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WSUS no longer issues self-signed certificates

WSUS no longer issues self-signed certificates

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We've had some questions recently about why WSUS in Windows Server 2012 R2 no longer supports generating self-signed certificates for signing update packages. We disabled this feature because it was causing a significant management burden for those using the feature, and it duplicated functionality that already exists in Windows Server Certificate Services (and other products).

  • Distribution. After WSUS generates a certificate suitable for self-signing of packages, significant effort was required to export and install this self-signed certificate into all of the clients that needed to verify packages signed by it.
  • Expiration. When the self-signed certificate expires, WSUS offered no functionality to notify you that the signatures were no longer valid. This resulted in failed updates, and other hard to diagnose failures.
  • Certificate Updates/Revocation. If you wanted to update or revoke a certificate (i.e. after discovering that it expired), WSUS offered no functionality to enable this. Accomplishing this turned into a manual task that was very hard to either do by hand or automate successfully.

If you still want to distribute signed updates, you have several options:

  • Install Windows Server Certificate Services. This is an in-box feature of Windows Server 2003 and beyond, and is designed to address exactly these issues.
  • Create and Install your own certificate. Many tools exist to generate a self-signed certificate. After generating one, you can install it in your WSUS server and distribute it as you did before, using the SetSigningCertificate API. You’ll still need to take care of distribution and revocation yourself, but WSUS will monitor your custom certificate and let you know when it’s nearing expiration.

WSUS will still be able to sign packages using any registered signing certificates. If you already are using a self-signed certificate that WSUS generated, you can continue to use that certificate for as long as it meets your needs.

Please continue to read the "What's new in R2" blog series for more updates and discussions of new features in Windows Server 2012 R2!

Thanks,
The WSUS Team

Update: Workaround Details

While WSUS will not generate self-signed certificates by default, it is possible to restore the legacy behavior by setting the following registry key: 

  • HKEY_LOCAL_MACHINE\Software\Microsoft\Update Services\Server\Setup\
  • Create DWORD value: EnableSelfSignedCertificates = 1

Please note that the CreateSelfSignedCertificate API is still considered deprecated and may be removed in a future version of Windows.

Comments
  • Great to get implement .

  • Is there a Hotfix for SCUP, because it is still wants a cert, but can't find the WSUS Cert?  or is the bottomline solution I have to create my own,

  • @Bob- If WSUS already has a self-signed certificate, that certificate will continue working. You'll only need to use the workaround above if you want to create a *new* self-signed certificate using WSUS (which is not recommended)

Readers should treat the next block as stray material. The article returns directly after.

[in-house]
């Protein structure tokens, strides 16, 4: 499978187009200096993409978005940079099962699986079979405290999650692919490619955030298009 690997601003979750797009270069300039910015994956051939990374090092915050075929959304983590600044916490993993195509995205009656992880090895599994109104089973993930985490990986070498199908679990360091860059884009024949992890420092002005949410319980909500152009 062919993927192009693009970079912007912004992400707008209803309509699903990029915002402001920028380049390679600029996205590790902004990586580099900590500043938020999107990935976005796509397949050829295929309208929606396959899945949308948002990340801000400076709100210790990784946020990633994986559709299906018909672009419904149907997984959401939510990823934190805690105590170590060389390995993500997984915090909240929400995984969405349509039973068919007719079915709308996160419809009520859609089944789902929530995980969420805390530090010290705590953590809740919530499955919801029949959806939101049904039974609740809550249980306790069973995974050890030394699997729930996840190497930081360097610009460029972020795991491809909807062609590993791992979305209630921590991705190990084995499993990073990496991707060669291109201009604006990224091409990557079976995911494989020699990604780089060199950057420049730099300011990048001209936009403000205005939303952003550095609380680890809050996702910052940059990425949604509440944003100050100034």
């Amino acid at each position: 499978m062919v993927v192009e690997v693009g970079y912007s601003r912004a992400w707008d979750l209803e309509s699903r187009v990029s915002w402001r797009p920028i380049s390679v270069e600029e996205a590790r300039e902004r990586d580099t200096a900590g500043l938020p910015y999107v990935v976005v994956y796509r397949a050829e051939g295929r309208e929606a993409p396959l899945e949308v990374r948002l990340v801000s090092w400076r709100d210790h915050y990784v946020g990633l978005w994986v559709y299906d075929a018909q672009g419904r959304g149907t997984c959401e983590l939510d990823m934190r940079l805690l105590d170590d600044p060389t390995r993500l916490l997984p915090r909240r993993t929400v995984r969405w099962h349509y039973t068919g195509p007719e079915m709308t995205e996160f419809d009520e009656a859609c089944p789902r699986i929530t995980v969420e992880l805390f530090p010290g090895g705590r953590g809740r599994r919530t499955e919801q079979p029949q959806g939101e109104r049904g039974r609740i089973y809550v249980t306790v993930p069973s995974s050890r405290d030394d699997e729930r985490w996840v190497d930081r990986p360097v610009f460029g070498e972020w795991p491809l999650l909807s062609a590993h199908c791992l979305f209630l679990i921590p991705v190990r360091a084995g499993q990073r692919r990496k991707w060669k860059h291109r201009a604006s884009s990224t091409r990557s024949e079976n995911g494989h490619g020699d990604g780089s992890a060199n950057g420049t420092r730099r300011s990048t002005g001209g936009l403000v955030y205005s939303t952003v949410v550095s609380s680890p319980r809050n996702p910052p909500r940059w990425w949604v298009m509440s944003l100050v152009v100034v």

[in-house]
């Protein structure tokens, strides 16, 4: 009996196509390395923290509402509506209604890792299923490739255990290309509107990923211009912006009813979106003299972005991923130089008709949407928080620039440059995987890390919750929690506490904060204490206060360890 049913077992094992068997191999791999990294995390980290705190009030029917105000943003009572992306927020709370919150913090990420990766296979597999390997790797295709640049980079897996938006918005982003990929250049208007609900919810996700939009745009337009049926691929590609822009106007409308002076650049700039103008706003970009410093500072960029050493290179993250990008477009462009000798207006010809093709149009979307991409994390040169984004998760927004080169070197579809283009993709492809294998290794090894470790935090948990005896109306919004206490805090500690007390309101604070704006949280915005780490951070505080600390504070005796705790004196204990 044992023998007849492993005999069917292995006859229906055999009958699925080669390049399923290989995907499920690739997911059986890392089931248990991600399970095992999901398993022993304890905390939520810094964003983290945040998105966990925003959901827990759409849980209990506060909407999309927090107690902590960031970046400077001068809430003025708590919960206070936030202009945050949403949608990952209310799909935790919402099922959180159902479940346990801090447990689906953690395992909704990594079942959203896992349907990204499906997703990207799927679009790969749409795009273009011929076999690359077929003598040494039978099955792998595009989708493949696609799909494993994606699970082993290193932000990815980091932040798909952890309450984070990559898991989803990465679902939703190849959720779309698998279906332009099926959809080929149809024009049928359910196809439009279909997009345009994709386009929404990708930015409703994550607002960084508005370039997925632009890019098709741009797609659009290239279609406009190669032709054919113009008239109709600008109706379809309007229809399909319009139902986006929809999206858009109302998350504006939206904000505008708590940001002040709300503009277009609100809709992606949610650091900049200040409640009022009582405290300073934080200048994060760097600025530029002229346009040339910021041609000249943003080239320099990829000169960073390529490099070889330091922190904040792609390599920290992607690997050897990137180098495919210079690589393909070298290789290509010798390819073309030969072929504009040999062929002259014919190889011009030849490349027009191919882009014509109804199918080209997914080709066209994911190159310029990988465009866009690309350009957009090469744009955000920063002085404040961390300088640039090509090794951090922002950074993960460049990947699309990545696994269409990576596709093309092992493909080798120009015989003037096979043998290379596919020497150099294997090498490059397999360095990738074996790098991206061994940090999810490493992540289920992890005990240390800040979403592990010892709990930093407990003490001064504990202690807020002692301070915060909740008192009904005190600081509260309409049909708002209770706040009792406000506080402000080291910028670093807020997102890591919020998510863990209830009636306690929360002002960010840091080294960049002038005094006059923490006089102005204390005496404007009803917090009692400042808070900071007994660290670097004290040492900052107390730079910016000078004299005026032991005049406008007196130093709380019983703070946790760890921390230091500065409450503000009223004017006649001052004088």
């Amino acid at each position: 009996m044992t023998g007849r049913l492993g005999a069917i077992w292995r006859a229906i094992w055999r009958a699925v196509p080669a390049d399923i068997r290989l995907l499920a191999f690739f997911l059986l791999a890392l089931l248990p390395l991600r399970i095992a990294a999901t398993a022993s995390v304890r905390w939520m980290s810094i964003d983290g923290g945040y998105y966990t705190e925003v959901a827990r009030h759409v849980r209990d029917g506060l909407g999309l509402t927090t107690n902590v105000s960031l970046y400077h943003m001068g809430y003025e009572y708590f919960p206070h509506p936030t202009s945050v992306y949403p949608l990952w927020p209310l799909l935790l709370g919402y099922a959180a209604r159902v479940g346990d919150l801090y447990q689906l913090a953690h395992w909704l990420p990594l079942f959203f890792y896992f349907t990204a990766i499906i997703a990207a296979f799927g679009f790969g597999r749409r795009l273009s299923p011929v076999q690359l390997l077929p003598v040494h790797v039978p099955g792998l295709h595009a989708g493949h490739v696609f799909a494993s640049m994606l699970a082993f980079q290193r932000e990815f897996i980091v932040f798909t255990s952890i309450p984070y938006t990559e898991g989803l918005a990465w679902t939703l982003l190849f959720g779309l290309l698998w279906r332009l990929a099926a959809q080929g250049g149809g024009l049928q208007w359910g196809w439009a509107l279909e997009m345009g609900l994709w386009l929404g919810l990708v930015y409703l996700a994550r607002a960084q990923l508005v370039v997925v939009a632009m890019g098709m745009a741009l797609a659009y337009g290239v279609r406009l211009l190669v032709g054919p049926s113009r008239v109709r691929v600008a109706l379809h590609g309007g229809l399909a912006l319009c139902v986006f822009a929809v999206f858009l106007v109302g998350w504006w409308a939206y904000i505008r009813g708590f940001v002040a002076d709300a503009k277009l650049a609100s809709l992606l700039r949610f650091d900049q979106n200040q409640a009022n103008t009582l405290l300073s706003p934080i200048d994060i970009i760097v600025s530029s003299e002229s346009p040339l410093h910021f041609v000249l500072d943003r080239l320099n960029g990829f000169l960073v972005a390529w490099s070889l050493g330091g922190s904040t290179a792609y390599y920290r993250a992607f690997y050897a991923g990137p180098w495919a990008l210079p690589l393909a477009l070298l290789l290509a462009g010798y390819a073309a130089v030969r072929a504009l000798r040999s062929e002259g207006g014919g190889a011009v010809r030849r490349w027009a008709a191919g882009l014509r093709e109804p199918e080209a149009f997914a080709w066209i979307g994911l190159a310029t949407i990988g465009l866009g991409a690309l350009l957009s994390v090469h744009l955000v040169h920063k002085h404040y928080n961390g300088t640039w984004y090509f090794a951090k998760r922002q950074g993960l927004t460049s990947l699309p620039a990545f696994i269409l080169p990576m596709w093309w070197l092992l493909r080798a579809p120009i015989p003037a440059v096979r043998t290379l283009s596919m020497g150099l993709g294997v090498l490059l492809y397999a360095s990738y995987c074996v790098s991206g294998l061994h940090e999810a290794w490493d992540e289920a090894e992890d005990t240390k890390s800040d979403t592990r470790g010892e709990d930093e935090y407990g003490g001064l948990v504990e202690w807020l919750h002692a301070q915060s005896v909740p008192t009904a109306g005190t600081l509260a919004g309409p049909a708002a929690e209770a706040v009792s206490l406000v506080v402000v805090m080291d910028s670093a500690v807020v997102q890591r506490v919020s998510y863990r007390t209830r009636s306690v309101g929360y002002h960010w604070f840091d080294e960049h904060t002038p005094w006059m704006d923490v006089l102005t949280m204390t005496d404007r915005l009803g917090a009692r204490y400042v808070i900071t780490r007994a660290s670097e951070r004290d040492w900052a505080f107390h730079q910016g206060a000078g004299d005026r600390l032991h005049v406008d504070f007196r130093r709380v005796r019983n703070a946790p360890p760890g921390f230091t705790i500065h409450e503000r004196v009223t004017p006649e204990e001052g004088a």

• @Ben - As Bob mentioned here, with R2 WSUS not having a certificate, when using SCUP 2011 you get the message "The test connection succeeded. However, no signing certificate was detected for the update server. You will not be able to publish content to the update server without first registering a signing certificate." At the moment, it seems that if we want to use SCUP 2011 in tandem with WSUS on 2012 R2 we need to go use the legacy feature of generating and associating a self signed certificate which the whole change was meant to remove. Will SCUP be released in a new flavour soon to support the new 2012 R2 feature of Certificate free updates on WSUS, or will a hot-fix be released, or is it something we have to live with?

  • @Cato and MSFT, I too want the same thing Cato is stating.

  • @Cato @David, thanks for the feedback. I have passed it along to the SCUP team.

  • @Cato @David, the following link might help you resolve the issue you referred to in your comments. The SCUP team has a blog post for workarounds of this issue here: http://blogs.technet.com/b/configmgrteam/archive/2013/12/11/system-center-updates-publisher-2011-support-statement-update.aspx

  • I have my SCUP configured per this article, but I'm getting some odd results, as documented here -

    http://social.technet.microsoft.com/Forums/en-US/9f239429-1ad7-49d1-baa2-6680bf92769d/cant-expire-published-updates-from-scup-2011-verification-of-file-signature-failed-for-file-etc?forum=configmanagersecurity

    Thoughts?

  • I have the following to be untrue, at least for me.

    @Bob- If WSUS already has a self-signed certificate, that certificate will continue working. You'll only need to use the workaround above if you want to create a *new* self-signed certificate using WSUS (which is not recommended)

  • For our product, we needed to add the following registry entry:

    HKEY_LOCAL_MACHINE\SOFTWARE\Wow6432Node\Microsoft\Update Services\Server\Setup

    Create DWORD value: EnableSelfSignedCertificates = 1

  • WSS cert store is missing on Server 2008.
    Ideas?

  • this workaround worked for me. SCUP 2011 + server 2012 R2 + SCCM 2012 R2

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